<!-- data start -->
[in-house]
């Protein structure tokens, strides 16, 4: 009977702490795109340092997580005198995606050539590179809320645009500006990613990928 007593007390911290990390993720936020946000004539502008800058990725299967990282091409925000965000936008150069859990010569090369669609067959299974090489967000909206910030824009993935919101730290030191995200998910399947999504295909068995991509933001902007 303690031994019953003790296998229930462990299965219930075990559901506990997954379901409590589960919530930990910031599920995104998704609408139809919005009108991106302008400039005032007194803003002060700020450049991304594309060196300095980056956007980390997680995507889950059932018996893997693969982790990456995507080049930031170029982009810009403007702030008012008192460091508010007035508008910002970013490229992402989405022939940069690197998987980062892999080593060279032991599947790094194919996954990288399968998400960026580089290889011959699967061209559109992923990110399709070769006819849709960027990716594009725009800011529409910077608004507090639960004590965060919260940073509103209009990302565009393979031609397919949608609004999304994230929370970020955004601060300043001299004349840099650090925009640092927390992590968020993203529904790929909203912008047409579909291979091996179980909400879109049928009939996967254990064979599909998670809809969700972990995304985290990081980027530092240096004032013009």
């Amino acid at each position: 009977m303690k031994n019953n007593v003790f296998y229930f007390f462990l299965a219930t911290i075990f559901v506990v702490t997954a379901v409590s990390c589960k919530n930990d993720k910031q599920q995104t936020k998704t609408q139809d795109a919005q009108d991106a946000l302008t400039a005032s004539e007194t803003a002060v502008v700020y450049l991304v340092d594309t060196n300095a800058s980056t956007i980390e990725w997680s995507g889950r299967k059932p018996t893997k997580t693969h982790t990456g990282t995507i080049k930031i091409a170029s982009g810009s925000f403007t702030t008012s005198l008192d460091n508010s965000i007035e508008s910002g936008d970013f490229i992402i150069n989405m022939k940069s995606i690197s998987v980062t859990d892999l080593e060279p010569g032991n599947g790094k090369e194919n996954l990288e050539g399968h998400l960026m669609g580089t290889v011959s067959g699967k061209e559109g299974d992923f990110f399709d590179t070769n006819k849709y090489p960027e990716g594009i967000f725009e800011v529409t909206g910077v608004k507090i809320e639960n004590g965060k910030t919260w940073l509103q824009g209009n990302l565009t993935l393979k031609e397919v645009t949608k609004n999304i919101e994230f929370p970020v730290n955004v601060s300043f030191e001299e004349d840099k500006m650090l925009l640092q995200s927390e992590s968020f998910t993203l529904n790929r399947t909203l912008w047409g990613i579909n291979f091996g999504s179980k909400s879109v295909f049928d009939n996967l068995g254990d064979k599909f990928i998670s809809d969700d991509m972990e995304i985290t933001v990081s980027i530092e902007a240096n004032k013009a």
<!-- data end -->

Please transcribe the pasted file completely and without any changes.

[in-house]
């Protein structure tokens, strides 16, 4: 009977702490795109340092997580005198995606050539590179809320645009500006990613990928 007593007390911290990390993720936020946000004539502008800058990725299967990282091409925000965000936008150069859990010569090369669609067959299974090489967000909206910030824009993935919101730290030191995200998910399947999504295909068995991509933001902007 303690031994019953003790296998229930462990299965219930075990559901506990997954379901409590589960919530930990910031599920995104998704609408139809919005009108991106302008400039005032007194803003002060700020450049991304594309060196300095980056956007980390997680995507889950059932018996893997693969982790990456995507080049930031170029982009810009403007702030008012008192460091508010007035508008910002970013490229992402989405022939940069690197998987980062892999080593060279032991599947790094194919996954990288399968998400960026580089290889011959699967061209559109992923990110399709070769006819849709960027990716594009725009800011529409910077608004507090639960004590965060919260940073509103209009990302565009393979031609397919949608609004999304994230929370970020955004601060300043001299004349840099650090925009640092927390992590968020993203529904790929909203912008047409579909291979091996179980909400879109049928009939996967254990064979599909998670809809969700972990995304985290990081980027530092240096004032013009």
């Amino acid at each position: 009977m303690k031994n019953n007593v003790f296998y229930f007390f462990l299965a219930t911290i075990f559901v506990v702490t997954a379901v409590s990390c589960k919530n930990d993720k910031q599920q995104t936020k998704t609408q139809d795109a919005q009108d991106a946000l302008t400039a005032s004539e007194t803003a002060v502008v700020y450049l991304v340092d594309t060196n300095a800058s980056t956007i980390e990725w997680s995507g889950r299967k059932p018996t893997k997580t693969h982790t990456g990282t995507i080049k930031i091409a170029s982009g810009s925000f403007t702030t008012s005198l008192d460091n508010s965000i007035e508008s910002g936008d970013f490229i992402i150069n989405m022939k940069s995606i690197s998987v980062t859990d892999l080593e060279p010569g032991n599947g790094k090369e194919n996954l990288e050539g399968h998400l960026m669609g580089t290889v011959s067959g699967k061209e559109g299974d992923f990110f399709d590179t070769n006819k849709y090489p960027e990716g594009i967000f725009e800011v529409t909206g910077v608004k507090i809320e639960n004590g965060k910030t919260w940073l509103q824009g209009n990302l565009t993935l393979k031609e397919v645009t949608k609004n999304i919101e994230f929370p970020v730290n955004v601060s300043f030191e001299e004349d840099k500006m650090l925009l640092q995200s927390e992590s968020f998910t993203l529904n790929r399947t909203l912008w047409g990613i579909n291979f091996g999504s179980k909400s879109v295909f049928d009939n996967l068995g254990d064979k599909f990928i998670s809809d969700d991509m972990e995304i985290t933001v990081s980027i530092e902007a240096n004032k013009a």